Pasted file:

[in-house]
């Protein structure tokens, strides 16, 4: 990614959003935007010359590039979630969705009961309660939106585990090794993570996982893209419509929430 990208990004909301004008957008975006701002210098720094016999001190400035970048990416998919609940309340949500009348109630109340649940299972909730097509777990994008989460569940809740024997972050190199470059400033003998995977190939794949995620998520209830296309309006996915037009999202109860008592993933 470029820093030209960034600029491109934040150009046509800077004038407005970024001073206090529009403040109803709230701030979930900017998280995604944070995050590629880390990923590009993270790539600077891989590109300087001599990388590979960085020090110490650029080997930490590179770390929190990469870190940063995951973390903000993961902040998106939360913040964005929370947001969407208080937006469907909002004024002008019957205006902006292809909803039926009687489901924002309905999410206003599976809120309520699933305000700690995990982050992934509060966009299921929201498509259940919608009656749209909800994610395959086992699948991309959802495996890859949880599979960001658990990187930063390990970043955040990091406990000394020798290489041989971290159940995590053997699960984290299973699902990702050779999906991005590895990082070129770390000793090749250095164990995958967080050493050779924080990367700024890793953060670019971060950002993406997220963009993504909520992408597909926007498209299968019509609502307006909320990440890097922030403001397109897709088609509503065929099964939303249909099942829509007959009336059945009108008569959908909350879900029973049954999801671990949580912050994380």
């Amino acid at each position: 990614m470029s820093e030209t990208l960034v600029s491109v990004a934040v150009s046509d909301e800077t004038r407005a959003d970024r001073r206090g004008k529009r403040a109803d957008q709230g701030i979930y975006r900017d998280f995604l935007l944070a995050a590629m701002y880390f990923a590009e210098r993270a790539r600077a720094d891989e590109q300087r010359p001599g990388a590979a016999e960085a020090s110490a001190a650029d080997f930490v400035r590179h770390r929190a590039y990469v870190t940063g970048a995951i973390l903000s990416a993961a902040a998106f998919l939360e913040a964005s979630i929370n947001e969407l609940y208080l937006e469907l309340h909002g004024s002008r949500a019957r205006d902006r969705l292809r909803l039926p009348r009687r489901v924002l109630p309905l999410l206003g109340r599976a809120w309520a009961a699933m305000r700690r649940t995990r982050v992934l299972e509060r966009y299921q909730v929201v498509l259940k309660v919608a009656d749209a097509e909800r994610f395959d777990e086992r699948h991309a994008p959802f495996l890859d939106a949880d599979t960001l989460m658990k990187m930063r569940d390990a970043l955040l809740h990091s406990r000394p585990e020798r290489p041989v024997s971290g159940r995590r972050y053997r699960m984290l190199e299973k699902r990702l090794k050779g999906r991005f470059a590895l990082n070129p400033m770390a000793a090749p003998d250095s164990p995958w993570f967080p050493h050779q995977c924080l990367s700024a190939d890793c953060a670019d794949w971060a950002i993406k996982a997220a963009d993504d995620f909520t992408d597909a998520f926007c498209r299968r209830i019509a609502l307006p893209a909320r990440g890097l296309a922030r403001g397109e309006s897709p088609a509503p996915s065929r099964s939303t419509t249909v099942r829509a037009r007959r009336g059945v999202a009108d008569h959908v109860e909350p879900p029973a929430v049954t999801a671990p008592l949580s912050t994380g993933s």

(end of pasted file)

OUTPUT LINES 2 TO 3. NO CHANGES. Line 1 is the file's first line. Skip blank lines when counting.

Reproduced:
């Protein structure tokens, strides 16, 4: 990614959003935007010359590039979630969705009961309660939106585990090794993570996982893209419509929430 990208990004909301004008957008975006701002210098720094016999001190400035970048990416998919609940309340949500009348109630109340649940299972909730097509777990994008989460569940809740024997972050190199470059400033003998995977190939794949995620998520209830296309309006996915037009999202109860008592993933 470029820093030209960034600029491109934040150009046509800077004038407005970024001073206090529009403040109803709230701030979930900017998280995604944070995050590629880390990923590009993270790539600077891989590109300087001599990388590979960085020090110490650029080997930490590179770390929190990469870190940063995951973390903000993961902040998106939360913040964005929370947001969407208080937006469907909002004024002008019957205006902006292809909803039926009687489901924002309905999410206003599976809120309520699933305000700690995990982050992934509060966009299921929201498509259940919608009656749209909800994610395959086992699948991309959802495996890859949880599979960001658990990187930063390990970043955040990091406990000394020798290489041989971290159940995590053997699960984290299973699902990702050779999906991005590895990082070129770390000793090749250095164990995958967080050493050779924080990367700024890793953060670019971060950002993406997220963009993504909520992408597909926007498209299968019509609502307006909320990440890097922030403001397109897709088609509503065929099964939303249909099942829509007959009336059945009108008569959908909350879900029973049954999801671990949580912050994380």
């Amino acid at each position: 990614m470029s820093e030209t990208l960034v600029s491109v990004a934040v150009s046509d909301e800077t004038r407005a959003d970024r001073r206090g004008k529009r403040a109803d957008q709230g701030i979930y975006r900017d998280f995604l935007l944070a995050a590629m701002y880390f990923a590009e210098r993270a790539r600077a720094d891989e590109q300087r010359p001599g990388a590979a016999e960085a020090s110490a001190a650029d080997f930490v400035r590179h770390r929190a590039y990469v870190t940063g970048a995951i973390l903000s990416a993961a902040a998106f998919l939360e913040a964005s979630i929370n947001e969407l609940y208080l937006e469907l309340h909002g004024s002008r949500a019957r205006d902006r969705l292809r909803l039926p009348r009687r489901v924002l109630p309905l999410l206003g109340r599976a809120w309520a009961a699933m305000r700690r649940t995990r982050v992934l299972e509060r966009y299921q909730v929201v498509l259940k309660v919608a009656d749209a097509e909800r994610f395959d777990e086992r699948h991309a994008p959802f495996l890859d939106a949880d599979t960001l989460m658990k990187m930063r569940d390990a970043l955040l809740h990091s406990r000394p585990e020798r290489p041989v024997s971290g159940r995590r972050y053997r699960m984290l190199e299973k699902r990702l090794k050779g999906r991005f470059a590895l990082n070129p400033m770390a000793a090749p003998d250095s164990p995958w993570f967080p050493h050779q995977c924080l990367s700024a190939d890793c953060a670019d794949w971060a950002i993406k996982a997220a963009d993504d995620f909520t992408d597909a998520f926007c498209r299968r209830i019509a609502l307006p893209a909320r990440g890097l296309a922030r403001g397109e309006s897709p088609a509503p996915s065929r099964s939303t419509t249909v099942r829509a037009r007959r009336g059945v999202a009108d008569h959908v109860e909350p879900p029973a929430v049954t999801a671990p008592l949580s912050t994380g993933s």